Today marks eight years since Maurice Gibb of the Bee Gees died while on the operating table in Miami after suffering from a twisted intestine. He was only 53 and as a lifelong fan of the brothers Gibb, I remember feeling extremely sad but also privileged that I was on the radio and could do a tribute for him that I felt fitting. I’d found out about 7pm NZ time that he’d died and I drove straight into the station where I worked through the night with colleagues Andy Turley and John Budge in producing a 30 minute tribute documentary to be ready by the next morning.
We played that documentary five times across the day on two different stations, Classic Hits and Easy Listening i and on the breakfast show that morning I played every second song a Bee Gees song. If only I was allowed to do that all the time!
Maurice Gibb was one third of the greatest family act in popular music, was part of one of the top five biggest selling artists of all time (with record sales topping 200 million)
and was an integral member in a songwriting team who put 21 different songs at US or UK number one.
From beneath his iconic black Fedora, he was an expert harmonist with few peers and a multi-instrumentalist just as comfortable playing the bass as he was the guitar, drums, mellotron, piano or even moog synthesizer. He was also a husband, a father and the most gregarious of the Gibbs. He didn’t always take the limelight, but was as crucial to the success of the extraordinary band the Bee Gees as his brothers Barry and Robin were.
Born in the Isle of Man on December 22 1949 with an early childhood in Manchester, it was Australia in the 60s where the Bee Gees first earned their stripes as songwriters and local television stars before returning to England in 1967.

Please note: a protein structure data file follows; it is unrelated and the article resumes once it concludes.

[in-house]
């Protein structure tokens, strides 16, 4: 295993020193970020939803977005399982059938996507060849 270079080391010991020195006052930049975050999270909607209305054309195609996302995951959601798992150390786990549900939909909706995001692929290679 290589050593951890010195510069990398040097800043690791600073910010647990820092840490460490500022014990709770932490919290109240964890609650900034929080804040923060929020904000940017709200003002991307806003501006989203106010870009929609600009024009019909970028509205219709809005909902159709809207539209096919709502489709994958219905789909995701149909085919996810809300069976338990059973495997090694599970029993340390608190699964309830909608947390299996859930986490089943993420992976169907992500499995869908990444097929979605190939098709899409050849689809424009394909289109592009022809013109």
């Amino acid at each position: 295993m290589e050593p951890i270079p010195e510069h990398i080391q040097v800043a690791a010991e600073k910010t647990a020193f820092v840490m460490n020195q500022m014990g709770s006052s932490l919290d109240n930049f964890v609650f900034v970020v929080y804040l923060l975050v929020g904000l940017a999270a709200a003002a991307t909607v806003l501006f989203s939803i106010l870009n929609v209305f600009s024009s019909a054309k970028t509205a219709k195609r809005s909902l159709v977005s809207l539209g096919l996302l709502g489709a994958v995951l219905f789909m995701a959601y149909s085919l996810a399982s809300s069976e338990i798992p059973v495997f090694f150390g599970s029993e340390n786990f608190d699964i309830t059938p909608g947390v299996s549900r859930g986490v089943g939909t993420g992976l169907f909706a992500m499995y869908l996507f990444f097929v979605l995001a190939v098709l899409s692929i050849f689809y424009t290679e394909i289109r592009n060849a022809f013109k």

A millionaire before he was 20, Maurice and his brothers took on the world in 1967 with international hits like Spicks and Specks, New York Mining Disaster and Massachusetts. From the outset Maurice, or “Mo” as his family and friends always called him, was able to blend the ideas of the more dominant personalities of his brothers into a final product that would ultimately lead to one of the most hit-filled catalogues in songwriting history.
Starting with their Beatle-esque phase in the late 60s and early 70s, culminating with their astonishing R&B peak in the late 70s and continuing through the 80s and 90s as songsmiths for themselves as well as countless others (including Barbra Streisand, Dionne Warwick, Kenny Rogers and Diana Ross), Barry, Robin and Maurice dominated pop music until Maurice’s tragic death eight years ago in 2003.
As a co-writer of songs as diverse as Lonely Days, Stayin’ Alive, How Deep Is Your Love, Heartbreaker, Islands In The Stream, Chain Reaction, You Win Again and Alone, Maurice is an inductee with his brothers into the Rock ‘n’ Roll Hall of Fame and the Songwriters Hall of Fame and has received lifetime achievement awards from the American Music Awards, the Brits and the Grammys amongst dozens of others.
For a band so identified with the late 70s, I always love introducing people to lesser known Bee Gees songs from before and after the Saturday Night Fever years. The song featured here is one of those favourites and I had the pleasure of telling Maurice to his face when I met him, Barry and Robin backstage in New Zealand in March, 1999. My exact words: “Maurice, I always told myself if I ever got to meet you that I’d tell you that Railroad is one of my all time favourite songs.” Maurice: “I’m glad somebody liked it!”